U.S. cattle producers have called on CME Group Inc and federal legislators to rein in price volatility they say has rendered the world's largest livestock futures market ineffective.
Two groups of cattle producers agree volatility last year was extreme and a problem, but clash on the cause. The National Cattlemen's Beef Association blames price swings on high-frequency traders, and R-CALF USA says the nation's largest meat packers fueled price swings.
CME Executive Chairman Terrence Duffy will face complaints about the sharp moves next week at an annual meeting of the National Cattlemen's Beef Association, a trade group representing more than 175,000 producers and feeders in California.
In a letter last week, the group told Duffy that CME needs to do more to police high-frequency traders, including introducing a one-second delay between trading actions and cracking down on traders who cancel orders too often.
"The effectiveness of cattle futures contracts as a viable risk management tool is being called into question due to concerns over high-frequency trading," the letter said.
Meat producers and feeders use CME's futures contracts to offset the risk of owning cattle. High-frequency traders are speculators who can move trades in a fraction of a second.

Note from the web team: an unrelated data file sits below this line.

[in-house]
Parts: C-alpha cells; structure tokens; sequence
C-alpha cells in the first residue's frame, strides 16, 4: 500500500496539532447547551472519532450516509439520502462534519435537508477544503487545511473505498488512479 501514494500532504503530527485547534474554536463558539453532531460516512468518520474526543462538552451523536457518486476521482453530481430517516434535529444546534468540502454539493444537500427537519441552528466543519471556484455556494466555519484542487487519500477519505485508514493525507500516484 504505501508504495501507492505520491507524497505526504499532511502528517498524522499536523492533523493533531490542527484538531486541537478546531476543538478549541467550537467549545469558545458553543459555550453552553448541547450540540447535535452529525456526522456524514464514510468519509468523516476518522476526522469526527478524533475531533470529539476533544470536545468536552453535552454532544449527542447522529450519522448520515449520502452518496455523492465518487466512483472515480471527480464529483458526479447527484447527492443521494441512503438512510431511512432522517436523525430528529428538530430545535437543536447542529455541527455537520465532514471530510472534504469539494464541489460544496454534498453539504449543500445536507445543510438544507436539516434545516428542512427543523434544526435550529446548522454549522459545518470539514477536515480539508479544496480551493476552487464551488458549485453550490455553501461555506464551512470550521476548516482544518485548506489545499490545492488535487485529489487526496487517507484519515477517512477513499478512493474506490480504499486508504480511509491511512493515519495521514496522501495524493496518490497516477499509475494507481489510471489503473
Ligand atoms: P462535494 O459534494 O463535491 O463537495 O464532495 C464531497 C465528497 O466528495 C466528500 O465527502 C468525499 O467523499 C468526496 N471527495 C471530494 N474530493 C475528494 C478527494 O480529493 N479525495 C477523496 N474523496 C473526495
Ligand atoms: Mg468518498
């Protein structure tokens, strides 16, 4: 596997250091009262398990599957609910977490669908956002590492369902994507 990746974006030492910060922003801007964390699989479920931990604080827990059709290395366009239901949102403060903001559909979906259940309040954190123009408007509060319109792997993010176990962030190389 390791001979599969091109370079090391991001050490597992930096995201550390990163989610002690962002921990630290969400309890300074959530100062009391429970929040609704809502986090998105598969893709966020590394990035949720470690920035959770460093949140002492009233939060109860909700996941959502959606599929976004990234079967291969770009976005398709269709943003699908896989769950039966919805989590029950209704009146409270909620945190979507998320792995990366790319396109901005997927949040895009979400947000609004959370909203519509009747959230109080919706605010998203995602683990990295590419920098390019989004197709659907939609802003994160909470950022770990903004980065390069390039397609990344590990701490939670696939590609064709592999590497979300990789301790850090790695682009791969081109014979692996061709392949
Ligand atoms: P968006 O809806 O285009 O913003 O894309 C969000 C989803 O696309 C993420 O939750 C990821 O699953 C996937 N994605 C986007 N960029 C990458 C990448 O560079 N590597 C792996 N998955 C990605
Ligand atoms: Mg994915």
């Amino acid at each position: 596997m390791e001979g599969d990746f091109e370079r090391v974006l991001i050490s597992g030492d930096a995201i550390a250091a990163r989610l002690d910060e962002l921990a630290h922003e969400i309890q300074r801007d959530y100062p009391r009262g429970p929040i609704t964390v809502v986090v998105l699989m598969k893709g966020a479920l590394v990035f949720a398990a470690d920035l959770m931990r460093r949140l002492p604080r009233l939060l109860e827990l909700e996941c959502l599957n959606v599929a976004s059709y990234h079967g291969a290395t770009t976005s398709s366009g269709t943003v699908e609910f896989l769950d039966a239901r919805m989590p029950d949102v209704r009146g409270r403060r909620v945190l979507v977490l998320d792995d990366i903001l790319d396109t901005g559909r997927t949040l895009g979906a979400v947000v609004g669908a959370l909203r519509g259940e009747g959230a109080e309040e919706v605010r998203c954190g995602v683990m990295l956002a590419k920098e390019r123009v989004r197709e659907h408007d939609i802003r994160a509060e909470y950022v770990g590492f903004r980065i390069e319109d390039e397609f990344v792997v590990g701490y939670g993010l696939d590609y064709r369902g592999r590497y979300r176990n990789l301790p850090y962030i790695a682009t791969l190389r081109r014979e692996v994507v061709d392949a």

CME constantly reviews its agricultural products to ensure they meet customers' risk management needs, a spokesman said.
"We continue to work directly with our customers and industry groups to address their concerns about recent cattle market volatility," he said.
Markets gyrated repeatedly in the second half of 2015. Live cattle futures dropped 9 percent to a two-year low in one week at the end of September and early October, only to gain back almost all the losses the following week.
Changes are already on the way. On Feb. 1, CME will implement new rules on order messaging in cattle markets, after producers earlier raised concerns about high-speed trading.
Meat producers, merchants and processors held about 61 percent of the open interest in live cattle futures last week, according to U.S. Commodity Futures Trading Commission data.
Some traders said the producers were just upset that prices have declined.
High frequency traders soothe volatile markets by providing "omnipresent liquidity," said Bill Harts, chief executive officer for Modern Markets Initiative, a trade group that represents high-speed and algorithmic traders.
Tyson, the biggest U.S. meat processor, fell victim to volatility, losing $70 million in the fourth quarter of 2015 due to an "unprecedented decline" in live cattle futures, Chief Executive Donnie Smith told analysts in November.
Tyson did not respond to a request for further comment. Other major packers - Cargill Inc, JBS USA and National Beef Packing Company - declined to comment or did not respond to questions.
R-CALF USA, another meat producers' group, said packers colluded to manipulate cattle markets in the second half of 2015. The group has asked the U.S. Senate Judiciary Committee to investigate.
"Unprecedented volatility in the cattle futures market rendered it useless for price discovery purposes," said Bill Bullard, chief executive of R-CALF, in a letter to committee leaders.
Republican Senator Charles Grassley of Iowa, who chairs the committee, and other members are looking into the allegations, their spokespeople said.
The cattlemen's association said R-CALF's accusations were wrong.